In 2019, I married my best friend. It was one of the happiest days of my life. What set this joyous day apart from many other people taking that step in their journey was that my mother and father weren’t there. I have never met my father and didn’t even have a name to attach to the role. My mother wasn’t invited. When she kicked me out of my home at 13 years old, I entered the foster care system. Over the years, our estranged relationship got worse to the point where we haven’t spoken to each other in seven years.
Leading up to the wedding, I faced many unexpected questions. There were a lot of complicated questions and feelings around our mother-daughter relationship, especially about the lack of one. My partner, Christy, and I were also navigating planning our wedding as two queer women and what tradition meant to each of us. I hadn’t grown up thinking about my wedding day and understood that many wedding traditions were rooted in patriarchy. While I understood that it was traditional for parents to be involved in the planning and present at your wedding — such as asking for a daughter’s hand in marriage, trying on wedding dresses, the father-daughter dance, and being walked down the aisle — I had only thought of them abstractly as something that I’d seen in movies and television. So, when these questions about my mother started to arise, I was confused. It was hard to choose my well-being over society’s expectation of what a daughter owes to her mother or what a mother should owe to her daughter. It made me doubt my personal boundaries and choice to stop communicating with her.
It was during my time in foster care that I learned how to maintain and nurture relationships with people in my life. When I was in the fifth grade, I was fortunate to have Ms. Leonard, a teacher who was very influential in my life. She praised my academic and artistic achievements and encouraged me to think and dream big despite the difficulties in my home life. Once I went to middle school, I kept in touch with her. After I entered foster care, Ms. Leonard often visited and always returned my phone calls when I needed to vent or needed advice. I was also able to maintain a relationship with my maternal aunt who called me regularly, helped provide things I needed for school, and helped me open my first bank account in high school.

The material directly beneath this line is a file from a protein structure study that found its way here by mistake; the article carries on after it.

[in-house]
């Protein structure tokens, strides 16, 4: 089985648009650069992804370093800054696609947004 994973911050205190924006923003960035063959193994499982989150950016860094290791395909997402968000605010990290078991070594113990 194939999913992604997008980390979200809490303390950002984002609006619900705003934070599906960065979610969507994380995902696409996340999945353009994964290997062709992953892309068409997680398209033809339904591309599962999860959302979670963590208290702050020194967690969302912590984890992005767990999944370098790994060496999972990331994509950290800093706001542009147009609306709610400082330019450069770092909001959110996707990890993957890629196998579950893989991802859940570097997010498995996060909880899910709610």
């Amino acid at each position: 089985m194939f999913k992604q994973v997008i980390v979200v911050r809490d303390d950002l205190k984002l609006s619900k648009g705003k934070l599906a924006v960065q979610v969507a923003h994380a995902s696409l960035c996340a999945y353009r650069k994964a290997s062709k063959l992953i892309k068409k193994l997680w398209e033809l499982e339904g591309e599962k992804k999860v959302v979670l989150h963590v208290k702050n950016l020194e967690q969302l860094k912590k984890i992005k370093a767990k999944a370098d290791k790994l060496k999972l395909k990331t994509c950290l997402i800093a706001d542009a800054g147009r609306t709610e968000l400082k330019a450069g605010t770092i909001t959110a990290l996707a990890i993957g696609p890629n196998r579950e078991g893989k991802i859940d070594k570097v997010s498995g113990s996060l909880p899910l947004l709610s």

In addition to Ms. Leonard and my aunt, one of my most important relationships started right before I graduated from eighth grade. I had signed up for a mentoring program and was assigned to Lori. I met her and her husband, Neil, a week before my 14th birthday. They were full-time professionals, had adult children of their own, and had previously volunteered with other youth in the group home. Over the years, they kept showing up in my life and also made memories with me. I loved hearing their stories about things they did when their kids were younger, like “batch cooking” on Sundays or their volunteering trips. Looking back, I could have felt envious, but instead, I was fascinated. It was like hearing a fairytale. I remember thinking that I can’t wait until Lori, Neil and I have our own stories.
I am not sure I would have been able to get through the emotional roller coaster of being engaged without Lori. Just like other big moments in my life, she was by my side. Lori drove to several Michael’s craft stores across town with coupons in tow to find the exact blue wooden box I needed for the centerpieces. She designed the save-the-date and wedding invitation. She was patient when I tried on wedding dresses for the first time and visited venues with me. Every time people asked us how we knew each other — a question we’ve never perfected the “short” answer to — she always answered proudly that I was like her daughter and that we are family. You know the saying, “If I have seen further, it is by standing on the shoulders of giants?” Well, for me, I have seen further standing on the shoulders of mothers. Their love has helped me stand still, tall, and confidently.
There was no shortage of mothers or motherly love at my wedding. Ms. Leonard, who had driven me to the venue earlier that day, sat in the front rows. When I walked down that aisle, Lori and Neil were by my side. This unique love that I learned later in life helped fill the absence of my own mother. As I glanced at my chosen friends and family, it was one of the most beautiful and surreal moments of my life, with love radiating from every corner of the chapel. The trip down the aisle ended at a chuppah, a Jewish canopy that Lori and Neil made and were under on their wedding day. At the end of the aisle, my partner was waiting for me. Both of my sisters were part of the ceremony. One of my sisters sang “I can’t help falling in love with you,” while I walked down the aisle, and the other sister read a poem whose first line is “Love is a great thing, a great and thorough good. By itself, it makes that is heavy, light; and it bears evenly all that is uneven.”
The meaning of what a mother is and should be hasn’t really gone away. Every Mother’s Day, it creeps back up. What is different this Mother’s Day is that the two sisters I took in eight years ago, after they, too, entered foster care, help me see the day through a new lens. To me, Mother’s Day is about celebrating the love we receive from the women who mentor, uplift, teach, and love us and about how we may be that for someone else. Lori and the other influential women in my life opened their hearts and families to me and were willing to go on a journey with me. They modeled to me that love is a gift to be shared with others, and is something that requires gentle care, healthy communication, patience and empathy in order to be activated. Love truly is the answer. These are the transformative lessons of motherhood that I will carry with me throughout my life.